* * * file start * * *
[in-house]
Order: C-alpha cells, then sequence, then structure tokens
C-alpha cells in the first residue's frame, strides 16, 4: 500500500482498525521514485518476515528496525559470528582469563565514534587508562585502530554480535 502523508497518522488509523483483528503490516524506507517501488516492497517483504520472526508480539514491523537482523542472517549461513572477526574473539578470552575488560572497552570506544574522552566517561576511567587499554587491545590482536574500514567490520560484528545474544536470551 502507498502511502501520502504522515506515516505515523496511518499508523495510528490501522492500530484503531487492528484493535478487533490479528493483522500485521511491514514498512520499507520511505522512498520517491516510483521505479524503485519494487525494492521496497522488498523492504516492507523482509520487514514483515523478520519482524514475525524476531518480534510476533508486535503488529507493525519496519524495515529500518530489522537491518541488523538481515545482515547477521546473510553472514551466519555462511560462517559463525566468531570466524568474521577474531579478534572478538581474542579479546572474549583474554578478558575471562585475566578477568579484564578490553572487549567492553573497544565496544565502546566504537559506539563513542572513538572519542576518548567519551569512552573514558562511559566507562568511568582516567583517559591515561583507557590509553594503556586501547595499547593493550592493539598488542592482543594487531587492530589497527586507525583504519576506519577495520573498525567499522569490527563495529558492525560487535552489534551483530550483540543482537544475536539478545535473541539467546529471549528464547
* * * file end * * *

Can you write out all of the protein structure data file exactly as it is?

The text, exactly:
[in-house]
Order: C-alpha cells, then sequence, then structure tokens
C-alpha cells in the first residue's frame, strides 16, 4: 500500500482498525521514485518476515528496525559470528582469563565514534587508562585502530554480535 502523508497518522488509523483483528503490516524506507517501488516492497517483504520472526508480539514491523537482523542472517549461513572477526574473539578470552575488560572497552570506544574522552566517561576511567587499554587491545590482536574500514567490520560484528545474544536470551 502507498502511502501520502504522515506515516505515523496511518499508523495510528490501522492500530484503531487492528484493535478487533490479528493483522500485521511491514514498512520499507520511505522512498520517491516510483521505479524503485519494487525494492521496497522488498523492504516492507523482509520487514514483515523478520519482524514475525524476531518480534510476533508486535503488529507493525519496519524495515529500518530489522537491518541488523538481515545482515547477521546473510553472514551466519555462511560462517559463525566468531570466524568474521577474531579478534572478538581474542579479546572474549583474554578478558575471562585475566578477568579484564578490553572487549567492553573497544565496544565502546566504537559506539563513542572513538572519542576518548567519551569512552573514558562511559566507562568511568582516567583517559591515561583507557590509553594503556586501547595499547593493550592493539598488542592482543594487531587492530589497527586507525583504519576506519577495520573498525567499522569490527563495529558492525560487535552489534551483530550483540543482537544475536539478545535473541539467546529471549528464547